Creates a TimescaleDB hypertable from a PostgreSQL table (replacing the latter), partitioned on one dimension. The PostgreSQL table cannot be an already partitioned table (declarative partitioning or inheritance). In case of a non-empty table, it is possible to migrate the data during hypertable creation using the migrate_data option, although this might take a long time and has certain limitations when the table contains foreign key constraints (see below).

After creation, all actions, such as ALTER TABLE, SELECT, etc., still work on the resulting hypertable.

For more information about using hypertables, including chunk size partitioning, see the hypertable section.


This reference describes the new generalized hypertable API that was introduced in TimescaleDB 2.13. The old interface for create_hypertable is also available.

relationREGCLASSIdentifier of table to convert to hypertable.
dimensionDIMENSION_INFODimension builder for the column to partition on.
create_default_indexesBOOLEANWhether to create default indexes on time/partitioning columns. Default is TRUE.
if_not_existsBOOLEANWhether to print warning if table already converted to hypertable or raise exception. Default is FALSE.
migrate_dataBOOLEANSet to TRUE to migrate any existing data from the relation table to chunks in the new hypertable. A non-empty table generates an error without this option. Large tables may take significant time to migrate. Defaults to FALSE.
hypertable_idINTEGERID of the hypertable in TimescaleDB.
createdBOOLEANTRUE if the hypertable was created, FALSE when if_not_exists is true and no hypertable was created.

If you use SELECT * FROM create_hypertable(...) you get the return value formatted as a table with column headings.

The use of the migrate_data argument to convert a non-empty table can lock the table for a significant amount of time, depending on how much data is in the table. It can also run into deadlock if foreign key constraints exist to other tables.

When converting a normal SQL table to a hypertable, pay attention to how you handle constraints. A hypertable can contain foreign keys to normal SQL table columns, but the reverse is not allowed. UNIQUE and PRIMARY constraints must include the partitioning key.

The deadlock is likely to happen when concurrent transactions simultaneously try to insert data into tables that are referenced in the foreign key constraints and into the converting table itself. The deadlock can be prevented by manually obtaining SHARE ROW EXCLUSIVE lock on the referenced tables before calling create_hypertable in the same transaction, see PostgreSQL documentation for the syntax.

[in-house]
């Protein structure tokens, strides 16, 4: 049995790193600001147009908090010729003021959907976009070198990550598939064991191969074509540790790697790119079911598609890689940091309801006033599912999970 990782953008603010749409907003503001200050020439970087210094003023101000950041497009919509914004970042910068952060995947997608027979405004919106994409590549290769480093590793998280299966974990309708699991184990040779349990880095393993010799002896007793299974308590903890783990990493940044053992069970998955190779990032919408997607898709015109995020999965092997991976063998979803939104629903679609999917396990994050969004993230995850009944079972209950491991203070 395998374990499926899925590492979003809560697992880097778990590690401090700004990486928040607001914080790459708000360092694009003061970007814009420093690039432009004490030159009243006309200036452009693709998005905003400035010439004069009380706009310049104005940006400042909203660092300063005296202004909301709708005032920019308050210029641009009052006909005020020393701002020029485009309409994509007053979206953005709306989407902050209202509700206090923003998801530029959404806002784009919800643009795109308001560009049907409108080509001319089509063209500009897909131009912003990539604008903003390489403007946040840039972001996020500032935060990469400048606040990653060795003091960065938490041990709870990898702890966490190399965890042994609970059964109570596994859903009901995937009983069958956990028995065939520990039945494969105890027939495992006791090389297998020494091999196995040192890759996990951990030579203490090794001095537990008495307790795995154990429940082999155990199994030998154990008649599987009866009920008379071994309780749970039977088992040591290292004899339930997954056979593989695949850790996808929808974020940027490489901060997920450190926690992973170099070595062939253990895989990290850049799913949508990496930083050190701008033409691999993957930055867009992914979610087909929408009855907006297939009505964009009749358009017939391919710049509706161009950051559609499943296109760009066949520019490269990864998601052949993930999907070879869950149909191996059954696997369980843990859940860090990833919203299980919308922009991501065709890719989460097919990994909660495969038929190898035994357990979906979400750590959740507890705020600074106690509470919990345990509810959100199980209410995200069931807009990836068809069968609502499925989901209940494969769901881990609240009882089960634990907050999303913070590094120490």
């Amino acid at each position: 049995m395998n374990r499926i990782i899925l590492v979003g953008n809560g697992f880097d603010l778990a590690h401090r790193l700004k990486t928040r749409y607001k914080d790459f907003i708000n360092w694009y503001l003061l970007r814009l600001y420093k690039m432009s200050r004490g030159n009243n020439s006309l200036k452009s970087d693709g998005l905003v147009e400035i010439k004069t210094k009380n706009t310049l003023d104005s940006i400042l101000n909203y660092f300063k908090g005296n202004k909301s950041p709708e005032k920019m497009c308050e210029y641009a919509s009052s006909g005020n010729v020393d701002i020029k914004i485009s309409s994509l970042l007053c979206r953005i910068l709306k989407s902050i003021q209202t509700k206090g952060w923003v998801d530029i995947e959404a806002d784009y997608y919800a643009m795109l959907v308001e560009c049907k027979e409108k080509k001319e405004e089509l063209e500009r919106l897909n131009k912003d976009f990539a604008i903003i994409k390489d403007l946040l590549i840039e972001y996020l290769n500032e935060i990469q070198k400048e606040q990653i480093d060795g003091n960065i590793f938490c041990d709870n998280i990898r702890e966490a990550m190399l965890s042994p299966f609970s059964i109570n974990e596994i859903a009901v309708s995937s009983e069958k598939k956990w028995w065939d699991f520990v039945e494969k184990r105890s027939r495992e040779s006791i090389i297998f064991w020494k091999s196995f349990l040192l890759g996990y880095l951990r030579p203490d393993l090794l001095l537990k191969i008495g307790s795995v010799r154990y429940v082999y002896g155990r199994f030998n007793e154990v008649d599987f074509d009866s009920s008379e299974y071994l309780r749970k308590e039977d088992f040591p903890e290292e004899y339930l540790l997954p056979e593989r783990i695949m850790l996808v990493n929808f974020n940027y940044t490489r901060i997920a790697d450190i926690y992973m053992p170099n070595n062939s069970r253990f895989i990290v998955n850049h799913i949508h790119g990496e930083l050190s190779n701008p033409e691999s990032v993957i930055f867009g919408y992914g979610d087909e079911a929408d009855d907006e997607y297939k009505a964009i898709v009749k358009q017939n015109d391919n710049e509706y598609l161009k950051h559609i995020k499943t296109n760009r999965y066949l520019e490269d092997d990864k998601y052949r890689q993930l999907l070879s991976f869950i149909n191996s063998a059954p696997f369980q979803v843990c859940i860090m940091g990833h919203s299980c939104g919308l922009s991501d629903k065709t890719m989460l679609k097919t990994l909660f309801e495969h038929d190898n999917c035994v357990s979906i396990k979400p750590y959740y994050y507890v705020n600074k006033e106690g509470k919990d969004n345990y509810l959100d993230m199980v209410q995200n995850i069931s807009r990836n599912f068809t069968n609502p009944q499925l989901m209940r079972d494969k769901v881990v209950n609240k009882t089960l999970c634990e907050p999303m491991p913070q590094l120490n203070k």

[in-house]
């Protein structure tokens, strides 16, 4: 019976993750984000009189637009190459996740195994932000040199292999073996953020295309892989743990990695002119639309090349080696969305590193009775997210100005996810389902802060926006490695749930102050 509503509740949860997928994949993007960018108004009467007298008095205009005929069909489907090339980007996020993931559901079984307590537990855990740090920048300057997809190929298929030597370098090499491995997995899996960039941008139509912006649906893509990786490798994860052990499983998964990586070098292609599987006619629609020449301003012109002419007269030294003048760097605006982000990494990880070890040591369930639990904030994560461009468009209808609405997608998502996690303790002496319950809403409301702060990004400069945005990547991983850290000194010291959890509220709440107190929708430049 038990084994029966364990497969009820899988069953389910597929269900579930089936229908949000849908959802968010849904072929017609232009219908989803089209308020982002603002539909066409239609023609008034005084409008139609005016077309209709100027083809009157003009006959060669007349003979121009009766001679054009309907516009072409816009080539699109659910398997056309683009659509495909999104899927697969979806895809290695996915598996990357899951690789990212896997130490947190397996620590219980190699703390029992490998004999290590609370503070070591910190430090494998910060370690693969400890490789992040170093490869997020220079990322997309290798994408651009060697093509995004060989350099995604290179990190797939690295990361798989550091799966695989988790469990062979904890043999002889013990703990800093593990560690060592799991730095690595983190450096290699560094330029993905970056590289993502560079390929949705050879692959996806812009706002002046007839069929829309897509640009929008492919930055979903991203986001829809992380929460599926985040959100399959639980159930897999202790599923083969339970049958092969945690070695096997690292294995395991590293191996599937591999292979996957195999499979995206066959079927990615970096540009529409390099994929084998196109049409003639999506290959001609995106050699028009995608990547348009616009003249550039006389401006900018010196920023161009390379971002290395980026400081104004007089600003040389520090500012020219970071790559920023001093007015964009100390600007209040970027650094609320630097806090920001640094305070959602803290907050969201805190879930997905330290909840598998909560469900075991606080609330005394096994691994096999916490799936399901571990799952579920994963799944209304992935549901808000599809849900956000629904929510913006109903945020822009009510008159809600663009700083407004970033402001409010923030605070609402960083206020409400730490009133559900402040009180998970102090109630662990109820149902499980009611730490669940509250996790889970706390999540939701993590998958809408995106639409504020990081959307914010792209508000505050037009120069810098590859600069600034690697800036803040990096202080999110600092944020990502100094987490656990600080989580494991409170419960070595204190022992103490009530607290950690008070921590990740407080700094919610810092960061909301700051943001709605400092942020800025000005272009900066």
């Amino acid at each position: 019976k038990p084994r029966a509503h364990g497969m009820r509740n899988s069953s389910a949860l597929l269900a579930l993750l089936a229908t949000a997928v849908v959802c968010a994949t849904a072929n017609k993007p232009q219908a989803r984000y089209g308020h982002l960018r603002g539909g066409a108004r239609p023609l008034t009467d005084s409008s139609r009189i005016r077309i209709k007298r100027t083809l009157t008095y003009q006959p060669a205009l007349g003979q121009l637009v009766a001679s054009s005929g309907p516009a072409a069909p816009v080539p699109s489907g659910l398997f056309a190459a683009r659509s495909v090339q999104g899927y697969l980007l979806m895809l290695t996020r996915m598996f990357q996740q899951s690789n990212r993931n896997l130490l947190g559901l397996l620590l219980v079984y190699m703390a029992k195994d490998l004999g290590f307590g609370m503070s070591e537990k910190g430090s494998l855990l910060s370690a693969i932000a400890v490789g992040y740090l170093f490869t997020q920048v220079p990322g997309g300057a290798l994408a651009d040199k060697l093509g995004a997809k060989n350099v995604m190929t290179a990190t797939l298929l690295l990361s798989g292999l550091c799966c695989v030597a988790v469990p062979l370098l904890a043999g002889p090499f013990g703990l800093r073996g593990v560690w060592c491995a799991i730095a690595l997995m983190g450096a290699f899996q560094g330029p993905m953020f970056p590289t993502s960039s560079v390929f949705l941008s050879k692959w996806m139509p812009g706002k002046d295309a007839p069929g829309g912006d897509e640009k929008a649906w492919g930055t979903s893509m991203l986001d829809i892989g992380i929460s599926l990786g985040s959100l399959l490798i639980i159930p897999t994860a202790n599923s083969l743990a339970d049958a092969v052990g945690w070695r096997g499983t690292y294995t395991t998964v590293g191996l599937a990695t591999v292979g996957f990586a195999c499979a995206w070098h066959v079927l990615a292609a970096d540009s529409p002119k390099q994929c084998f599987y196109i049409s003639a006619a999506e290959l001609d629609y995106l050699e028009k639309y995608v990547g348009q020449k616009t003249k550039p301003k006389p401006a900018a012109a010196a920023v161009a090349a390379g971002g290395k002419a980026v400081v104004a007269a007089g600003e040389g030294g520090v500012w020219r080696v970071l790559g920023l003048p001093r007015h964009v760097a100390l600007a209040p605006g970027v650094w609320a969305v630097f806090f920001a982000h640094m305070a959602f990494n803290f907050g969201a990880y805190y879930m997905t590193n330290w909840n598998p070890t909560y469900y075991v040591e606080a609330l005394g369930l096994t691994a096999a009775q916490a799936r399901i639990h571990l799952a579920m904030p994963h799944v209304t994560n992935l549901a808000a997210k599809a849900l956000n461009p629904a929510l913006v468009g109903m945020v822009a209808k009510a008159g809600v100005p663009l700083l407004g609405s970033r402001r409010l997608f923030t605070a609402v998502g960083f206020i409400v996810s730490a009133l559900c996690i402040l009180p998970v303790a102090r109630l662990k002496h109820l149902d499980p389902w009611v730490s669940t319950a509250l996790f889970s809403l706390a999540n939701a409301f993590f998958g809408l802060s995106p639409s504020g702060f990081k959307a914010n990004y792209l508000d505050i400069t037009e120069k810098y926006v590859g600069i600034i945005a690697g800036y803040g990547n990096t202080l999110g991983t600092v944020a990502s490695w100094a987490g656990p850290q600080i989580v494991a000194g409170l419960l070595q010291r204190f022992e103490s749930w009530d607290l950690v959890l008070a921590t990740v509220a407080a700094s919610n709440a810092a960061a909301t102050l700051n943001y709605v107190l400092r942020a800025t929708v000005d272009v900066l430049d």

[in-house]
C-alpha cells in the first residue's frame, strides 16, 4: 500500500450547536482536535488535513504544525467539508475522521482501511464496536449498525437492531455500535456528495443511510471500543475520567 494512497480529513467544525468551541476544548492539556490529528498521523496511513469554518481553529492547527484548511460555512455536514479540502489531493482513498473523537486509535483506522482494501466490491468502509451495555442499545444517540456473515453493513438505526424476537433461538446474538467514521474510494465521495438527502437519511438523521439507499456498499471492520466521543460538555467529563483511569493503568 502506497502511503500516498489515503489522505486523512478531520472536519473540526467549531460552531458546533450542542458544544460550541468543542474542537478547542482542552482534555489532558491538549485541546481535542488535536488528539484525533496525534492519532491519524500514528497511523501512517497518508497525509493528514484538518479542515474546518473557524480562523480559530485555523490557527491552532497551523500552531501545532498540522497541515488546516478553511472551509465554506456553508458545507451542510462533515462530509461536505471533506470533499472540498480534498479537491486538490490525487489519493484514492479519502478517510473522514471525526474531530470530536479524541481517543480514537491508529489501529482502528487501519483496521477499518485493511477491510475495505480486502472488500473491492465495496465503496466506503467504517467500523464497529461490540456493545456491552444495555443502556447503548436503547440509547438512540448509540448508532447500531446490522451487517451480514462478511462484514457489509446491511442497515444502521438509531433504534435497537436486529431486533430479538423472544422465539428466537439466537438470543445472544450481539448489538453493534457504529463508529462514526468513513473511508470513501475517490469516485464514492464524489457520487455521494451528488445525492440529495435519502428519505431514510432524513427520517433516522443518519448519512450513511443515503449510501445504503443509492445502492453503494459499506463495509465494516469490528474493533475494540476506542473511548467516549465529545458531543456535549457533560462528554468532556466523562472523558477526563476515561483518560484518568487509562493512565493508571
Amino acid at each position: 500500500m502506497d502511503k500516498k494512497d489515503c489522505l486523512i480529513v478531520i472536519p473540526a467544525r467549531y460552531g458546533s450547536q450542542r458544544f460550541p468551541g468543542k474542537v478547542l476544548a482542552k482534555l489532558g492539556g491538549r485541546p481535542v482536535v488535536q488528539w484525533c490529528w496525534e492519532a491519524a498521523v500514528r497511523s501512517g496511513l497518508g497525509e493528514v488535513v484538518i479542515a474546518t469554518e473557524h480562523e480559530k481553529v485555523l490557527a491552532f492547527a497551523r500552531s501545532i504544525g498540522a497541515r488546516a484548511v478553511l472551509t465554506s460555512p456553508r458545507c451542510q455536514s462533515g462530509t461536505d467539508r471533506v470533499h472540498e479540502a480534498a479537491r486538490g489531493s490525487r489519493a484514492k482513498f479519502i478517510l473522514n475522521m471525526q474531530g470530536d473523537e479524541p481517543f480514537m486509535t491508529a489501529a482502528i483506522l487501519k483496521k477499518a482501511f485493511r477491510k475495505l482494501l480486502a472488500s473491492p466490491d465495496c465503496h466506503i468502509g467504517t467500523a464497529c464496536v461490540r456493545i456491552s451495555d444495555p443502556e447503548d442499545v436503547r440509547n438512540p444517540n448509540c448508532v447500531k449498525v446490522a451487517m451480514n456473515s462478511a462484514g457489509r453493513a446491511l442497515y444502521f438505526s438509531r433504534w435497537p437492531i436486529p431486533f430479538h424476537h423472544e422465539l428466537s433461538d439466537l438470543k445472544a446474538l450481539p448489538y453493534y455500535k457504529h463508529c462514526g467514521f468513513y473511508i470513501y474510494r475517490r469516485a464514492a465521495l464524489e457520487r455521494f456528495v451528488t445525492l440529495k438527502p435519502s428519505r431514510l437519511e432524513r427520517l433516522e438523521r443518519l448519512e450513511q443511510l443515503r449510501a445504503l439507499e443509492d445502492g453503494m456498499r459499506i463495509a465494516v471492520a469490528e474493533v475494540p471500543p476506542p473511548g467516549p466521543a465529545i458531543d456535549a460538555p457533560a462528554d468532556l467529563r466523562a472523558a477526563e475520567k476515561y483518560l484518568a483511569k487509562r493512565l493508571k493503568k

The time column in create_hypertable must be defined as NOT NULL. If this is not already specified on table creation, create_hypertable automatically adds this constraint on the table when it is executed.

When creating a hypertable, you need to provide dimension info using one of the dimension builders). This is used to specify what column to partition by and in what way to partition.

Convert table conditions to hypertable with just range partitioning on column time:

SELECT create_hypertable('conditions', by_range('time'));

Convert table conditions to hypertable, setting chunk_time_interval to 24 hours.

SELECT create_hypertable('conditions', by_range('time', 86400000000));
SELECT create_hypertable('conditions', by_range('time', INTERVAL '1 day'));

Convert table conditions to hypertable. Do not raise a warning if conditions is already a hypertable:

SELECT create_hypertable('conditions', by_range('time'), if_not_exists => TRUE);

Time partition table measurements on a composite column type report using a range partitioning function. Requires an immutable function that can convert the column value into a supported column value:

CREATE TYPE report AS (reported timestamp with time zone, contents jsonb);
CREATE FUNCTION report_reported(report)
RETURNS timestamptz
'SELECT $1.reported';
SELECT create_hypertable('measurements', by_range('report', partition_func => 'report_reported'));

Time partition table events, on a column type jsonb (event), which has a top level key (started) containing an ISO 8601 formatted timestamp:

CREATE FUNCTION event_started(jsonb)
RETURNS timestamptz
$func$SELECT ($1->>'started')::timestamptz$func$;
SELECT create_hypertable('events', by_range('event', partition_func => 'event_started'));


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